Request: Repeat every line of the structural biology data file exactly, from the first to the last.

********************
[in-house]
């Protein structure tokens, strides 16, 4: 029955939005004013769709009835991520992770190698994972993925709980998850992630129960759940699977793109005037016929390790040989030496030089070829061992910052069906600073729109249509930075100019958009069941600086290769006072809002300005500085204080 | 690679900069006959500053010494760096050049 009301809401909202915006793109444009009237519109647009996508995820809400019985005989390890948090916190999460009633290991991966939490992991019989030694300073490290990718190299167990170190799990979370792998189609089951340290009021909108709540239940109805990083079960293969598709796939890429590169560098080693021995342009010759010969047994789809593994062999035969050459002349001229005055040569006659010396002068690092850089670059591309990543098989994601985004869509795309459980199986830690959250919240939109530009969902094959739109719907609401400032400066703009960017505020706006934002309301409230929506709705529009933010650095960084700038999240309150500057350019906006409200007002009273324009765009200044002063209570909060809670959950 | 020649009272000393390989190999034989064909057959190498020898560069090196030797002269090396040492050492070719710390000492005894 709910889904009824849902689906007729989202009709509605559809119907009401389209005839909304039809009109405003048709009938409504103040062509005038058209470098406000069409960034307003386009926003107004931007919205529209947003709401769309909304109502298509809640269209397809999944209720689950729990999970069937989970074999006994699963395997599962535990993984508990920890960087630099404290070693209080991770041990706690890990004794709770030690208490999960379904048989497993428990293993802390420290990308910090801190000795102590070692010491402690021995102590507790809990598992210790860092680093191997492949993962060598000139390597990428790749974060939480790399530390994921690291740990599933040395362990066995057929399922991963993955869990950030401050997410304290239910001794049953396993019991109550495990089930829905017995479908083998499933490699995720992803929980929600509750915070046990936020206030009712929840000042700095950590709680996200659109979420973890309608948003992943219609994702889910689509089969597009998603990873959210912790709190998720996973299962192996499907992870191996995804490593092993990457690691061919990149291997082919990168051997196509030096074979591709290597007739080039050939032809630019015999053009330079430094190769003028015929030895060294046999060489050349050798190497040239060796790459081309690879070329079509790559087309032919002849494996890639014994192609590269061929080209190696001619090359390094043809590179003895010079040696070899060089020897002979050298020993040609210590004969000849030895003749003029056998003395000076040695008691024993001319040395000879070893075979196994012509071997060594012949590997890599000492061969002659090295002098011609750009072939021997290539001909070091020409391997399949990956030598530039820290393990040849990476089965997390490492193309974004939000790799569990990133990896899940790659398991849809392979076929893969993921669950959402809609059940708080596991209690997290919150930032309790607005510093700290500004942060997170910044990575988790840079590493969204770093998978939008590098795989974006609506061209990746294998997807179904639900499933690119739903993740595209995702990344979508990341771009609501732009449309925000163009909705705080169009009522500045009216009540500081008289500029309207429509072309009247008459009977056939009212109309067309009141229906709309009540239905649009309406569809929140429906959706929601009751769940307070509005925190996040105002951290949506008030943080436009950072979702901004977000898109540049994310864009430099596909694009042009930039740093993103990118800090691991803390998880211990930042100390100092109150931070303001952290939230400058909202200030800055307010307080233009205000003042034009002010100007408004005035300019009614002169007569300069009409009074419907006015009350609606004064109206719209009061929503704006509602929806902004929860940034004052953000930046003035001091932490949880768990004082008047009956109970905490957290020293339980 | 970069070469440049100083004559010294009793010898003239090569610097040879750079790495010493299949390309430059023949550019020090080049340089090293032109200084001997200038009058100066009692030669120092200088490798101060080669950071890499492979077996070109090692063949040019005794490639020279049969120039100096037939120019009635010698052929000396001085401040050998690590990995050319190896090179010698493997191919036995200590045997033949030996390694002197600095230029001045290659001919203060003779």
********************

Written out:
[in-house]
């Protein structure tokens, strides 16, 4: 029955939005004013769709009835991520992770190698994972993925709980998850992630129960759940699977793109005037016929390790040989030496030089070829061992910052069906600073729109249509930075100019958009069941600086290769006072809002300005500085204080 | 690679900069006959500053010494760096050049 009301809401909202915006793109444009009237519109647009996508995820809400019985005989390890948090916190999460009633290991991966939490992991019989030694300073490290990718190299167990170190799990979370792998189609089951340290009021909108709540239940109805990083079960293969598709796939890429590169560098080693021995342009010759010969047994789809593994062999035969050459002349001229005055040569006659010396002068690092850089670059591309990543098989994601985004869509795309459980199986830690959250919240939109530009969902094959739109719907609401400032400066703009960017505020706006934002309301409230929506709705529009933010650095960084700038999240309150500057350019906006409200007002009273324009765009200044002063209570909060809670959950 | 020649009272000393390989190999034989064909057959190498020898560069090196030797002269090396040492050492070719710390000492005894 709910889904009824849902689906007729989202009709509605559809119907009401389209005839909304039809009109405003048709009938409504103040062509005038058209470098406000069409960034307003386009926003107004931007919205529209947003709401769309909304109502298509809640269209397809999944209720689950729990999970069937989970074999006994699963395997599962535990993984508990920890960087630099404290070693209080991770041990706690890990004794709770030690208490999960379904048989497993428990293993802390420290990308910090801190000795102590070692010491402690021995102590507790809990598992210790860092680093191997492949993962060598000139390597990428790749974060939480790399530390994921690291740990599933040395362990066995057929399922991963993955869990950030401050997410304290239910001794049953396993019991109550495990089930829905017995479908083998499933490699995720992803929980929600509750915070046990936020206030009712929840000042700095950590709680996200659109979420973890309608948003992943219609994702889910689509089969597009998603990873959210912790709190998720996973299962192996499907992870191996995804490593092993990457690691061919990149291997082919990168051997196509030096074979591709290597007739080039050939032809630019015999053009330079430094190769003028015929030895060294046999060489050349050798190497040239060796790459081309690879070329079509790559087309032919002849494996890639014994192609590269061929080209190696001619090359390094043809590179003895010079040696070899060089020897002979050298020993040609210590004969000849030895003749003029056998003395000076040695008691024993001319040395000879070893075979196994012509071997060594012949590997890599000492061969002659090295002098011609750009072939021997290539001909070091020409391997399949990956030598530039820290393990040849990476089965997390490492193309974004939000790799569990990133990896899940790659398991849809392979076929893969993921669950959402809609059940708080596991209690997290919150930032309790607005510093700290500004942060997170910044990575988790840079590493969204770093998978939008590098795989974006609506061209990746294998997807179904639900499933690119739903993740595209995702990344979508990341771009609501732009449309925000163009909705705080169009009522500045009216009540500081008289500029309207429509072309009247008459009977056939009212109309067309009141229906709309009540239905649009309406569809929140429906959706929601009751769940307070509005925190996040105002951290949506008030943080436009950072979702901004977000898109540049994310864009430099596909694009042009930039740093993103990118800090691991803390998880211990930042100390100092109150931070303001952290939230400058909202200030800055307010307080233009205000003042034009002010100007408004005035300019009614002169007569300069009409009074419907006015009350609606004064109206719209009061929503704006509602929806902004929860940034004052953000930046003035001091932490949880768990004082008047009956109970905490957290020293339980 | 970069070469440049100083004559010294009793010898003239090569610097040879750079790495010493299949390309430059023949550019020090080049340089090293032109200084001997200038009058100066009692030669120092200088490798101060080669950071890499492979077996070109090692063949040019005794490639020279049969120039100096037939120019009635010698052929000396001085401040050998690590990995050319190896090179010698493997191919036995200590045997033949030996390694002197600095230029001045290659001919203060003779």